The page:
BIM for the rest of us

BIM for the rest of us

With major architectural firms already firmly on the BIM bandwagon, we thought it was time to look at some of the initiatives, products and organisations that are helping make BIM a less disruptive, more affordable alternative for the rest of us, starting with the mighty UKGov BIM Mandate…

The BIM Mandate

The UKGov BIM Mandate has been established by the UK BIM Task Group, and has been driving BIM adoption across the UK construction industry. The government intends to require collaborative 3D BIM with a completely electronic document trail on all its projects by 2016, and is also using the initiative to drive a 20% drop in the sector’s carbon emissions.

A significant number of larger companies have fallen in line with this already (nothing motivates like the thought of suddenly finding yourself ineligible for contracts) but we’ve not seen the same level of uptake among SMEs – the small-medium enterprises that most jobs rely upon for completion. And, given that so many projects rely on them, it’s essential that this sector of the industry gets behind the initiative.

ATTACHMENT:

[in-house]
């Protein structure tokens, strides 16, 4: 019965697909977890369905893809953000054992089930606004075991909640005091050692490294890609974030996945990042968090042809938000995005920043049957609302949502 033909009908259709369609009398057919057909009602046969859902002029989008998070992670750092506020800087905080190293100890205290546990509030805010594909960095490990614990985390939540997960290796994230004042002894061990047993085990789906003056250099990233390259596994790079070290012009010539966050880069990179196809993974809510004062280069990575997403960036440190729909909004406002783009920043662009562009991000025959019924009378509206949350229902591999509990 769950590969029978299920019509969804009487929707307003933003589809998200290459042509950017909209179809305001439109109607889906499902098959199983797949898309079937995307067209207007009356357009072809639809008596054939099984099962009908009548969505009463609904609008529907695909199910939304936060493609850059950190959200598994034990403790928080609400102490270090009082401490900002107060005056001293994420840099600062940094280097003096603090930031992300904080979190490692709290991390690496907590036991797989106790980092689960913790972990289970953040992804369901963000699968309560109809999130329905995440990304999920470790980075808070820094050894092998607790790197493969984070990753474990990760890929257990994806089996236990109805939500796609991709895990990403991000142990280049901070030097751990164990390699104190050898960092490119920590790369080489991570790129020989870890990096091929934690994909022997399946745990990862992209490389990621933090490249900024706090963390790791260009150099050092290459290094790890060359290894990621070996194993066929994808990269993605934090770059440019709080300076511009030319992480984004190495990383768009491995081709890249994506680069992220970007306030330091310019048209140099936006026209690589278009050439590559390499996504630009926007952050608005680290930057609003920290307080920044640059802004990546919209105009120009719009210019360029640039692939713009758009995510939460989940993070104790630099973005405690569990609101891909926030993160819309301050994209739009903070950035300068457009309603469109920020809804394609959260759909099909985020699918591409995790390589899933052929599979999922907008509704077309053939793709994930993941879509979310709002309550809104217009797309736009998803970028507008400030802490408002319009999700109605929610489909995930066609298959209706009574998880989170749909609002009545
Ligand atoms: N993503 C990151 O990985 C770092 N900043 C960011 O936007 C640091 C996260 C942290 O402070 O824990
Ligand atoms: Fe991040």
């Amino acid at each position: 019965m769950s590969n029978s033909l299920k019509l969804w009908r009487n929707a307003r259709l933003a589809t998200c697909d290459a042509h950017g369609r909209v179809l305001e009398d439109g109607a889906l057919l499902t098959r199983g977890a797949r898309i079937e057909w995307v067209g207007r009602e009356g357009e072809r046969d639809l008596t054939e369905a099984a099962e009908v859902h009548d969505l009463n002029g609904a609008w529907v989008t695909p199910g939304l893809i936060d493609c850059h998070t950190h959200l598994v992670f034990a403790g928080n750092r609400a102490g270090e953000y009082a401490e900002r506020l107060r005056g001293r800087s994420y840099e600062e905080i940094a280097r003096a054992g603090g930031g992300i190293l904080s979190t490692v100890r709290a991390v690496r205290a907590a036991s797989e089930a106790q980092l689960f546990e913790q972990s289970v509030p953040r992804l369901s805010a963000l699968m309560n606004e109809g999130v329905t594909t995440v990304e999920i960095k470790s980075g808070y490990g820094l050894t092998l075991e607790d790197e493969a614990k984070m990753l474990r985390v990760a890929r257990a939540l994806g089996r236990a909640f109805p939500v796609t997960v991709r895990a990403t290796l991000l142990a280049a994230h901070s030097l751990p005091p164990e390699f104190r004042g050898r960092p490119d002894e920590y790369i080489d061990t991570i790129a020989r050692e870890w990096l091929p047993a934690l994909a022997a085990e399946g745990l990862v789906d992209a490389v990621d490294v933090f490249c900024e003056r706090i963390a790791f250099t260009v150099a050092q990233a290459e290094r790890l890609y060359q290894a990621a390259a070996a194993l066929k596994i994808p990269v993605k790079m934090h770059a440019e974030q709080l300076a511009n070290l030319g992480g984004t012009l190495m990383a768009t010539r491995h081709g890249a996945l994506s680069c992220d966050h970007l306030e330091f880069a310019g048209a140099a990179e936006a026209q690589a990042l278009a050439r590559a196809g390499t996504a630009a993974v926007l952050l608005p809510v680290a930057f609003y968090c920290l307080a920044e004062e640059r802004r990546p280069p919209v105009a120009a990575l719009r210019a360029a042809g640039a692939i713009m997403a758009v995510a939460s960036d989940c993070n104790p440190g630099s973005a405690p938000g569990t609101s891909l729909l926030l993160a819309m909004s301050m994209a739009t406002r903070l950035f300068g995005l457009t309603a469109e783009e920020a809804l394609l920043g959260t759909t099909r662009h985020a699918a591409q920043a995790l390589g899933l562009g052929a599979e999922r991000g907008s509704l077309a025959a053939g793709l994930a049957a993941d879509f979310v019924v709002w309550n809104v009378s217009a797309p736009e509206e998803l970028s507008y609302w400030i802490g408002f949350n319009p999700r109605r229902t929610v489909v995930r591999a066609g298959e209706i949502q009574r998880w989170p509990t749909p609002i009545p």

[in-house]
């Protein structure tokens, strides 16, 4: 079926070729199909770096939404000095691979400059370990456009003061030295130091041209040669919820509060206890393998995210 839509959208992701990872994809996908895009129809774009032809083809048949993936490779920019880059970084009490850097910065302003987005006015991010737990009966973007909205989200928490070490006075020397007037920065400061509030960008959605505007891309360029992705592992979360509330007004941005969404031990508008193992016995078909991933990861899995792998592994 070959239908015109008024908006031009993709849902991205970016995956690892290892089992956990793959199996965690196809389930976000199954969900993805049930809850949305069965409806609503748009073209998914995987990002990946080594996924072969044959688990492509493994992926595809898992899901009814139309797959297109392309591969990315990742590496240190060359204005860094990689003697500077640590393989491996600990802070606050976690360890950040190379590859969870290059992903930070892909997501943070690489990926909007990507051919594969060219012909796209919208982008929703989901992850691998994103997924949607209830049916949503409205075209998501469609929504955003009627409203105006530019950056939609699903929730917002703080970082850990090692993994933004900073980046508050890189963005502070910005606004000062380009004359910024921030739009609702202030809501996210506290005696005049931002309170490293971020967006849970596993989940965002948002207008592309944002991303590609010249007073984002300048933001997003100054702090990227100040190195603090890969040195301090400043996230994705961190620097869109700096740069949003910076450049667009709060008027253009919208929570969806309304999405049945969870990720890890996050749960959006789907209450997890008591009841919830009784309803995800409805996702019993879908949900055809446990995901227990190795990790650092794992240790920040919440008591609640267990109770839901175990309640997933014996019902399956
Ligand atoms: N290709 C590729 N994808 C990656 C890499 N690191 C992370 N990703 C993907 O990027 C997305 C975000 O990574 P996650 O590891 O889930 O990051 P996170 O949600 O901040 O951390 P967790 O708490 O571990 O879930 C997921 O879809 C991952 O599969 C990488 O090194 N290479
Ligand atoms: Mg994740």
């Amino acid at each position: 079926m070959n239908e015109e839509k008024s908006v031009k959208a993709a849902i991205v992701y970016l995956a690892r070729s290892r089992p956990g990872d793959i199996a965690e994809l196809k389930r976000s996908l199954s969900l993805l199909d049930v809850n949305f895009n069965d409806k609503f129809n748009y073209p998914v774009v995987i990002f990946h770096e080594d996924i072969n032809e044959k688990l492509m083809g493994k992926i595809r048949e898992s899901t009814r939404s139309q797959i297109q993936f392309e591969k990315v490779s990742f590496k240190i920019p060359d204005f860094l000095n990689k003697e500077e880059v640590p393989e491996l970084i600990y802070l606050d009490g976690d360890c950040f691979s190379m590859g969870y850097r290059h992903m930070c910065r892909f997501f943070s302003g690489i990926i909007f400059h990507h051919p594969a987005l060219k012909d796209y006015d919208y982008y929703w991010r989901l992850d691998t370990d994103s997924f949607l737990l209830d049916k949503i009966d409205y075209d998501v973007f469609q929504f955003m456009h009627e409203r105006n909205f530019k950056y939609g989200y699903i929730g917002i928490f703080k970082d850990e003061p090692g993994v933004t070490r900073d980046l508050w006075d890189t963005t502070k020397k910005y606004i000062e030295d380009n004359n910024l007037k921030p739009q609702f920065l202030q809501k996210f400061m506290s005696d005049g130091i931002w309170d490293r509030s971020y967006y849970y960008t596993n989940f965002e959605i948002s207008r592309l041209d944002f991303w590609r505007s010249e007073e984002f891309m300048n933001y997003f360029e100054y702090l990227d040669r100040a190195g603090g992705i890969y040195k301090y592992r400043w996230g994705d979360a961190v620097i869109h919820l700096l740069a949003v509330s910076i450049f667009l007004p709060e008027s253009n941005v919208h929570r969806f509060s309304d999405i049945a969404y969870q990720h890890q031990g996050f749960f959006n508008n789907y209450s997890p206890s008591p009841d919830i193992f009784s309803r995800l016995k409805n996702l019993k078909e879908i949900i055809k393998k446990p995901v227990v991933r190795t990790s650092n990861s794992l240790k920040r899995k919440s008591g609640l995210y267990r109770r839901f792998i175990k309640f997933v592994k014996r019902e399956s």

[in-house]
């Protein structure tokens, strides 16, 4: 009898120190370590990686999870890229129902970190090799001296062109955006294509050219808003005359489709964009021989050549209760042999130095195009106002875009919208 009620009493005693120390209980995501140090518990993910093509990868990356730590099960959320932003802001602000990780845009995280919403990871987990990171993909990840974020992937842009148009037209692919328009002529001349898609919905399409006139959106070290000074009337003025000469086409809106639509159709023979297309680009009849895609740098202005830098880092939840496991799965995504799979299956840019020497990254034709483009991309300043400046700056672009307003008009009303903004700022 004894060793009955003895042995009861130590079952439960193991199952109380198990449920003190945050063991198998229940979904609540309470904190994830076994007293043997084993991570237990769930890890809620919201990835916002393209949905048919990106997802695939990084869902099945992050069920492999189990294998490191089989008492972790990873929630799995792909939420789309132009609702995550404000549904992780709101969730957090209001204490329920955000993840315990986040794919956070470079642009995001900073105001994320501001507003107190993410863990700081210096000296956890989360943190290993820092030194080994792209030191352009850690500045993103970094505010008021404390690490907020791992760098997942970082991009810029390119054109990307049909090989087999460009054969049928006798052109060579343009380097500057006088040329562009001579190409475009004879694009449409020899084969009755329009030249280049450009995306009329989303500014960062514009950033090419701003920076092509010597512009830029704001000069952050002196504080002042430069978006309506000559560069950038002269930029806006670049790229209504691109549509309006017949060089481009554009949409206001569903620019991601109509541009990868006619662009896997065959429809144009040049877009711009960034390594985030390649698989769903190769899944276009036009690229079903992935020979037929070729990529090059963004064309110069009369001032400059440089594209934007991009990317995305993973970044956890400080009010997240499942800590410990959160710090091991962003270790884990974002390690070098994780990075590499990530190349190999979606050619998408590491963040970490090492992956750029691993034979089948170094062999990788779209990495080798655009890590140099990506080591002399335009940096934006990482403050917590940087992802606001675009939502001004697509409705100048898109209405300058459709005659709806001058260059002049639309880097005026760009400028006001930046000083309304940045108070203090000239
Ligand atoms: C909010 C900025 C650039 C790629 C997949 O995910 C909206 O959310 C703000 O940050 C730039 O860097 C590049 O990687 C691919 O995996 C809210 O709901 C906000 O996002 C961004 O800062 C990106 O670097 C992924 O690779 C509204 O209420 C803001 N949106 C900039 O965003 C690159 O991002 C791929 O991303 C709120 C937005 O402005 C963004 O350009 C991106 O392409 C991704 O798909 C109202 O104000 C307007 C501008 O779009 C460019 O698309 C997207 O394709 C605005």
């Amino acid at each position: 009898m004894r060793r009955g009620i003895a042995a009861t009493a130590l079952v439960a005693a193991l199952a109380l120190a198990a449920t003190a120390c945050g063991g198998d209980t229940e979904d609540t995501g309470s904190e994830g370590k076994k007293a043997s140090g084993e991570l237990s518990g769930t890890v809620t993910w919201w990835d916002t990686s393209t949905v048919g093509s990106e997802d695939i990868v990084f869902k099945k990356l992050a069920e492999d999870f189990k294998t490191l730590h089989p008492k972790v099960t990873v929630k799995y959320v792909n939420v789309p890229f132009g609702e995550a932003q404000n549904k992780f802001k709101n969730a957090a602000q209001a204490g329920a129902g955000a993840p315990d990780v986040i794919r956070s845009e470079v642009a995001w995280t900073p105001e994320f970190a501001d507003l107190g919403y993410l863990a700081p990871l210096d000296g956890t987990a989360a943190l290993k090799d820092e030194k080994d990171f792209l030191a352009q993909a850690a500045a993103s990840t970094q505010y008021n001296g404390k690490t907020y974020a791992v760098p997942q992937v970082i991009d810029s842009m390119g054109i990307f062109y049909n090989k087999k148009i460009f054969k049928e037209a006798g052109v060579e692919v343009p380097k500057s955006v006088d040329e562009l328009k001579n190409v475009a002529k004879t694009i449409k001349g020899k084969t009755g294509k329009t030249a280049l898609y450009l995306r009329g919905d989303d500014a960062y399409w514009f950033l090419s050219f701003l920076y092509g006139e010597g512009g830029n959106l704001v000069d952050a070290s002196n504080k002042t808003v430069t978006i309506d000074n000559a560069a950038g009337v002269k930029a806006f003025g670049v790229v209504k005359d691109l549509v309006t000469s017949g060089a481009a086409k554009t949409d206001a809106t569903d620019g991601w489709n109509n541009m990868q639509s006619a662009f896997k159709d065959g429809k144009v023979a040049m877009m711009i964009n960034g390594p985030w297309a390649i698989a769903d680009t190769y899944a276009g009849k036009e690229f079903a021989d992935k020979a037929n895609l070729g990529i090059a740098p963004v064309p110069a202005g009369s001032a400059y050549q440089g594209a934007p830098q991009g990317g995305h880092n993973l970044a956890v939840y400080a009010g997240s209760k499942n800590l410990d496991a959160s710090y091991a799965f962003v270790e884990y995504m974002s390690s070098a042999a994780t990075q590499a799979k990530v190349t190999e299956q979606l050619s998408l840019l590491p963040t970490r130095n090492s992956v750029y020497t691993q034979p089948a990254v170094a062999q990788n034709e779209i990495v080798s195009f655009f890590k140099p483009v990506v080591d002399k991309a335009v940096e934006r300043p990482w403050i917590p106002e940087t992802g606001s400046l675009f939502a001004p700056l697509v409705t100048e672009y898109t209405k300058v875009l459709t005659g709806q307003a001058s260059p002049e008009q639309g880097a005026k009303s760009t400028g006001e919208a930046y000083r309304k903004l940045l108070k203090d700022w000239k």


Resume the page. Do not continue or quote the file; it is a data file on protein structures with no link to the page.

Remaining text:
Regional BIM Workshops

The Government itself has been very proactive in providing information and direction to the industry itself. UKGov have set out their delivery requirements and are working with the industry to develop standards to ensure we can achieve these within the timescale set out.